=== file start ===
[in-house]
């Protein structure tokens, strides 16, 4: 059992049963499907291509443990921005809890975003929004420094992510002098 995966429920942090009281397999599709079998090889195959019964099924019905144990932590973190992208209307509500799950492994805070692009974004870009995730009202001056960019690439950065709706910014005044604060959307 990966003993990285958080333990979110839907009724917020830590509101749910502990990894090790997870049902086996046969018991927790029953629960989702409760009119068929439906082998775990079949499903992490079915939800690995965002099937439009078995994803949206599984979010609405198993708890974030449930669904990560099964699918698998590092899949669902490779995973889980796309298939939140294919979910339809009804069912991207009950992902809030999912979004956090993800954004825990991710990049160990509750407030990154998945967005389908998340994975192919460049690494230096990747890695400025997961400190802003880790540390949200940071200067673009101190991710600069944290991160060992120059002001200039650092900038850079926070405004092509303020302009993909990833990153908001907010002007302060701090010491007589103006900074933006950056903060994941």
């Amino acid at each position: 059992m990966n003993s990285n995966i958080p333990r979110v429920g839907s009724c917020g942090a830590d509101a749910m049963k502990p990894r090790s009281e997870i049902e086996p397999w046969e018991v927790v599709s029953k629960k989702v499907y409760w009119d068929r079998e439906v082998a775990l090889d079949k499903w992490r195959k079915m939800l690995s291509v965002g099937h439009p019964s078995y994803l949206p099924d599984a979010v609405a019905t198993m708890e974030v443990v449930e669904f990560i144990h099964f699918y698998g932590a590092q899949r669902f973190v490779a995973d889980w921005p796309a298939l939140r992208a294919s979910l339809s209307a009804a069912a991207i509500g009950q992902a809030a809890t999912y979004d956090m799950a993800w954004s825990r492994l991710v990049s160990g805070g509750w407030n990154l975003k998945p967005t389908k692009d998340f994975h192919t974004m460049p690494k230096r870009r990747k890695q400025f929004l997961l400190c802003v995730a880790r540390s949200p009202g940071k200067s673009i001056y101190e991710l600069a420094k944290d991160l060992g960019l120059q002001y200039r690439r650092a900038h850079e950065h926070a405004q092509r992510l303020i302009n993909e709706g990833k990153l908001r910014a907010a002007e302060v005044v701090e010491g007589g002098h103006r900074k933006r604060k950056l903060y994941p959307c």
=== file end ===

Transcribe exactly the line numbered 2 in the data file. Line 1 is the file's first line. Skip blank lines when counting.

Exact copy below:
């Protein structure tokens, strides 16, 4: 059992049963499907291509443990921005809890975003929004420094992510002098 995966429920942090009281397999599709079998090889195959019964099924019905144990932590973190992208209307509500799950492994805070692009974004870009995730009202001056960019690439950065709706910014005044604060959307 990966003993990285958080333990979110839907009724917020830590509101749910502990990894090790997870049902086996046969018991927790029953629960989702409760009119068929439906082998775990079949499903992490079915939800690995965002099937439009078995994803949206599984979010609405198993708890974030449930669904990560099964699918698998590092899949669902490779995973889980796309298939939140294919979910339809009804069912991207009950992902809030999912979004956090993800954004825990991710990049160990509750407030990154998945967005389908998340994975192919460049690494230096990747890695400025997961400190802003880790540390949200940071200067673009101190991710600069944290991160060992120059002001200039650092900038850079926070405004092509303020302009993909990833990153908001907010002007302060701090010491007589103006900074933006950056903060994941």